Tuesday, February 1st, 2011
Almost anyone can get their hands on what they need in order to be a digital product inventor. That is to say: anyone can gain access to the fundamental design, development and production tools one needs to create a product. The digital product development space benefits from open access to a variety of tools and methods for developing digital products – including support programs like BizSpark, free trial software, FREE software, endless online tutorials, and open source solutions. Not only is there easy access to the tools, but the tools available do so much of the work for budding product inventors that the barrier to entry for coding is potentially low (depending on the sophistication of the product-to-be). So, what about the right product idea? Pretty much everyone I talk to – in and outside of the interactive industry – has a digital product idea, as well. Whether it’s for the web, TV or mobile pretty much everyone remotely interested in technology, (isn’t that everyone?), either has a product idea or could come up with one. A successful product idea doesn’t even need to be unique: most VCs agree that existing competition shows a real need and market for a product. One might think that this means inventing a digital product is easy: access + great tools + ideas = success. Right?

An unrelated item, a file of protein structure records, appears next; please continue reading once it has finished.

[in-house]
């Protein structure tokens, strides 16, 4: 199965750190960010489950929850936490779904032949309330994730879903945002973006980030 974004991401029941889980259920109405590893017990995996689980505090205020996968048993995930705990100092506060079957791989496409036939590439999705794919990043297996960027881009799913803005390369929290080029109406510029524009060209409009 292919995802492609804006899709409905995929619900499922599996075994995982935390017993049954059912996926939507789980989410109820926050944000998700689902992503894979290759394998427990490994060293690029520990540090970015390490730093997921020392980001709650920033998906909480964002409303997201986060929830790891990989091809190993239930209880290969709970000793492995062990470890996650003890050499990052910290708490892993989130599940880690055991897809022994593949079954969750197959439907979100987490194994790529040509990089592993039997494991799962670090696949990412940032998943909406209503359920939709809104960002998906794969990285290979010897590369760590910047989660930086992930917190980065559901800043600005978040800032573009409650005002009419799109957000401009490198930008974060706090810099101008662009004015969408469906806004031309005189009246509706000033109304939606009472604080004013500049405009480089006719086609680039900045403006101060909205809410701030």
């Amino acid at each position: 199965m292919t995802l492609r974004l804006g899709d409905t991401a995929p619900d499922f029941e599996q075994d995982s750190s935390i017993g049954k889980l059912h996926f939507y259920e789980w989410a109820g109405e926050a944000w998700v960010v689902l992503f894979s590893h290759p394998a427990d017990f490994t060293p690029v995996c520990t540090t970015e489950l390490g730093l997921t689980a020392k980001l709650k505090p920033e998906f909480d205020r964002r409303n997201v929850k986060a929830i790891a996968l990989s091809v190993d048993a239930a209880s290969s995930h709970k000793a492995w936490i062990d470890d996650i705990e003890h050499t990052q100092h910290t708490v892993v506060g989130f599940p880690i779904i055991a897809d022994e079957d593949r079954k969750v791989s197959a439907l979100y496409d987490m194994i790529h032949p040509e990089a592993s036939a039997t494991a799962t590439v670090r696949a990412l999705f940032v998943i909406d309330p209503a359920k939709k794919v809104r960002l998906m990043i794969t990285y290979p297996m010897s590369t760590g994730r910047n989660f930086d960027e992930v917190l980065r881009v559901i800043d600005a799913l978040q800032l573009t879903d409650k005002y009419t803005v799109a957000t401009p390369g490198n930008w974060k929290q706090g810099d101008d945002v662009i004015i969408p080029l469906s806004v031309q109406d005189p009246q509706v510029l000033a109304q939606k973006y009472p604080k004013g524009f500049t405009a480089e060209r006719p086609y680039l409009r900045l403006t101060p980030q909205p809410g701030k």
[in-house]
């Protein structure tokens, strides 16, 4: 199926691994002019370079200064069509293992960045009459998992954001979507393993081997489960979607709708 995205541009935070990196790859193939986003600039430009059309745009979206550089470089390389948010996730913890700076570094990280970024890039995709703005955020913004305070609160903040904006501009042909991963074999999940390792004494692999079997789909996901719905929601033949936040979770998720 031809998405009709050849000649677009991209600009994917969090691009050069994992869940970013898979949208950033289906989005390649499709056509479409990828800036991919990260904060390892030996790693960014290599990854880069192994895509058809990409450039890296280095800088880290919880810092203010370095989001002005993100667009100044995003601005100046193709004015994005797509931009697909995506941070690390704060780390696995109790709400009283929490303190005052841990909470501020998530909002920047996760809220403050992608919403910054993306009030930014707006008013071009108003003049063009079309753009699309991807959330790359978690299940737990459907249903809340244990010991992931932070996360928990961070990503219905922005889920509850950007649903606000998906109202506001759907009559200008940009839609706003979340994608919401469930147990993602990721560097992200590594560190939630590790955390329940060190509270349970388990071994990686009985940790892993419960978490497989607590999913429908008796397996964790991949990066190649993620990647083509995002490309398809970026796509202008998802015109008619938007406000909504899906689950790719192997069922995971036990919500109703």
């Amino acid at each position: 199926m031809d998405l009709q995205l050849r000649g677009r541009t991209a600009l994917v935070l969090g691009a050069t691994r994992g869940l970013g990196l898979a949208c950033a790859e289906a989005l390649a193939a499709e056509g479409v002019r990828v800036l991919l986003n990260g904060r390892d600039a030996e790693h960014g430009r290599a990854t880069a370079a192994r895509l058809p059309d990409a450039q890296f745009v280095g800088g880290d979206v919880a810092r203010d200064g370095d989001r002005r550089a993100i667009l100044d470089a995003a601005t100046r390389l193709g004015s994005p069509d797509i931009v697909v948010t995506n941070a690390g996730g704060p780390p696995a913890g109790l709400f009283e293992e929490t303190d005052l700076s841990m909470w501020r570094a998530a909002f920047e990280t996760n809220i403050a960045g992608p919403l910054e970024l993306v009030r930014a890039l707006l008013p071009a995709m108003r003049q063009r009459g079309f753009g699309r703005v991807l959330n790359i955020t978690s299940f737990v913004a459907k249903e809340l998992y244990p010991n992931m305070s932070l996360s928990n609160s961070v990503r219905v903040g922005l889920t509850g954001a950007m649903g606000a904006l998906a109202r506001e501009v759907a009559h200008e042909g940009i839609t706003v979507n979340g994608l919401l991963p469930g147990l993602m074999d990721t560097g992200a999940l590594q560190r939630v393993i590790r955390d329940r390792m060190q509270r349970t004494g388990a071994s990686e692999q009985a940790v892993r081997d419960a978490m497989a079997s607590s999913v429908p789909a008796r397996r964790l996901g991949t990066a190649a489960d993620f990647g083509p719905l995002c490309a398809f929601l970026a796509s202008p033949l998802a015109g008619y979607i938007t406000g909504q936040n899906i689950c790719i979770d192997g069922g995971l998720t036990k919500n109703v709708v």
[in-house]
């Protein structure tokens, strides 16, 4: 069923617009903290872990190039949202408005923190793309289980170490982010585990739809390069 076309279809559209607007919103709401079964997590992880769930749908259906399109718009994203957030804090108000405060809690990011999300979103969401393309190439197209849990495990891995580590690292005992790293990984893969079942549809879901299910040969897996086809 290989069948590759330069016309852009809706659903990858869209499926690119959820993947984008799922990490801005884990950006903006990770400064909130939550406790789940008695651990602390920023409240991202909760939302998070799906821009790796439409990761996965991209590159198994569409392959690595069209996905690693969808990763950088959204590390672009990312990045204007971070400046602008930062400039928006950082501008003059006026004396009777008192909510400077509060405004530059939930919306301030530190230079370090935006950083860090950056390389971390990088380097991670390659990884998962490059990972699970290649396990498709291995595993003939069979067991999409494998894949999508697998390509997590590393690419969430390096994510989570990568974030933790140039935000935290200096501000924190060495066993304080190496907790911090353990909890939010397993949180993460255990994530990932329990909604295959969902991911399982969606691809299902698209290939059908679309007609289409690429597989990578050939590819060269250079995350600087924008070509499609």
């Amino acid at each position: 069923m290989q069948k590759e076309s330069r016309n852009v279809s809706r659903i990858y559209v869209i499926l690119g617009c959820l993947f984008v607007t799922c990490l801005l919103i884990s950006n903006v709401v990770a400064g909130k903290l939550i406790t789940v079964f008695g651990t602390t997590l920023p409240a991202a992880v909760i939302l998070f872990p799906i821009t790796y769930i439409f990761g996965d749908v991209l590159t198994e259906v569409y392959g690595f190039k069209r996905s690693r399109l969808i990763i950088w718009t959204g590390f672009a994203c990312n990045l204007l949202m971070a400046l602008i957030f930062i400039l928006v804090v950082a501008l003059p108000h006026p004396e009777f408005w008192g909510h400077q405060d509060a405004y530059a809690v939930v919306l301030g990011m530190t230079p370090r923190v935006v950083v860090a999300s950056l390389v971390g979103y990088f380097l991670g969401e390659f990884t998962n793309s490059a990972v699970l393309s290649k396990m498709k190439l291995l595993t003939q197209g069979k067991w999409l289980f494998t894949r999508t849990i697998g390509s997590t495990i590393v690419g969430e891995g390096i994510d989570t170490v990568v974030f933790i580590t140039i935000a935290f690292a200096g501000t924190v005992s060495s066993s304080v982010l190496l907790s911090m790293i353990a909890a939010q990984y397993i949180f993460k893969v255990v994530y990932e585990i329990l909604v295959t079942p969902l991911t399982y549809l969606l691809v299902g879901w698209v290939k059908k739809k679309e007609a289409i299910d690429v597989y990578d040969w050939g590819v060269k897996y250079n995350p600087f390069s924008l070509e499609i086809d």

Well, lets be frank: it’s easier then it was a few years ago to create and launch a product – and its going to get easier in many respects. However, the reality of creating successful digital products is that the development processes can be fairly complex for a company building for the future. And by development, I don’t simply mean the actual coding, engineering, or testing tasks. I refer to the development of the product idea and user experience, as well. When considering the impact of decisions regarding business model, user experience, technology platforms (language, servers, scalability, etc.), operations, and more – it amounts to quite a claim stake with potentially little or no ultimate value or success to show for the effort in the end – except maybe some hard lessons learned. As an older and well respected colleague of mine said a few weeks ago: “… if you create a good product you might send your kid to state college. But the difference between that and actually launching a truly successful digital product is vast.”